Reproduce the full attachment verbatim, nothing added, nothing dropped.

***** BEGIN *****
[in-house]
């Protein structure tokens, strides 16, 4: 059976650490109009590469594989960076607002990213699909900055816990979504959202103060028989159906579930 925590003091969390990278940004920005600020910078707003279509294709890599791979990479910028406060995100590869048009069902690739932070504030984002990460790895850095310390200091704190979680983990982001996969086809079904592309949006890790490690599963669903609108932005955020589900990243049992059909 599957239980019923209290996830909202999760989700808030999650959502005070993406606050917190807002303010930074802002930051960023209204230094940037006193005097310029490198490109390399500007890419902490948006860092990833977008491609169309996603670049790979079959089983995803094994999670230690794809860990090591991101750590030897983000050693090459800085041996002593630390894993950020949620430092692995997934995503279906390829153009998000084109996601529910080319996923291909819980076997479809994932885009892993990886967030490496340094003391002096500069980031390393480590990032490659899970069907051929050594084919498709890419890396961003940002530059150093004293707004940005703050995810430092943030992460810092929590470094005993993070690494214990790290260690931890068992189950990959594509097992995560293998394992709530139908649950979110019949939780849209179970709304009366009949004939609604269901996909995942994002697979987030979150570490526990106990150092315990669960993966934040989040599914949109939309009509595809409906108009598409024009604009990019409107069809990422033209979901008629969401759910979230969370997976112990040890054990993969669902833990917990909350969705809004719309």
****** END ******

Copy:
[in-house]
């Protein structure tokens, strides 16, 4: 059976650490109009590469594989960076607002990213699909900055816990979504959202103060028989159906579930 925590003091969390990278940004920005600020910078707003279509294709890599791979990479910028406060995100590869048009069902690739932070504030984002990460790895850095310390200091704190979680983990982001996969086809079904592309949006890790490690599963669903609108932005955020589900990243049992059909 599957239980019923209290996830909202999760989700808030999650959502005070993406606050917190807002303010930074802002930051960023209204230094940037006193005097310029490198490109390399500007890419902490948006860092990833977008491609169309996603670049790979079959089983995803094994999670230690794809860990090591991101750590030897983000050693090459800085041996002593630390894993950020949620430092692995997934995503279906390829153009998000084109996601529910080319996923291909819980076997479809994932885009892993990886967030490496340094003391002096500069980031390393480590990032490659899970069907051929050594084919498709890419890396961003940002530059150093004293707004940005703050995810430092943030992460810092929590470094005993993070690494214990790290260690931890068992189950990959594509097992995560293998394992709530139908649950979110019949939780849209179970709304009366009949004939609604269901996909995942994002697979987030979150570490526990106990150092315990669960993966934040989040599914949109939309009509595809409906108009598409024009604009990019409107069809990422033209979901008629969401759910979230969370997976112990040890054990993969669902833990917990909350969705809004719309």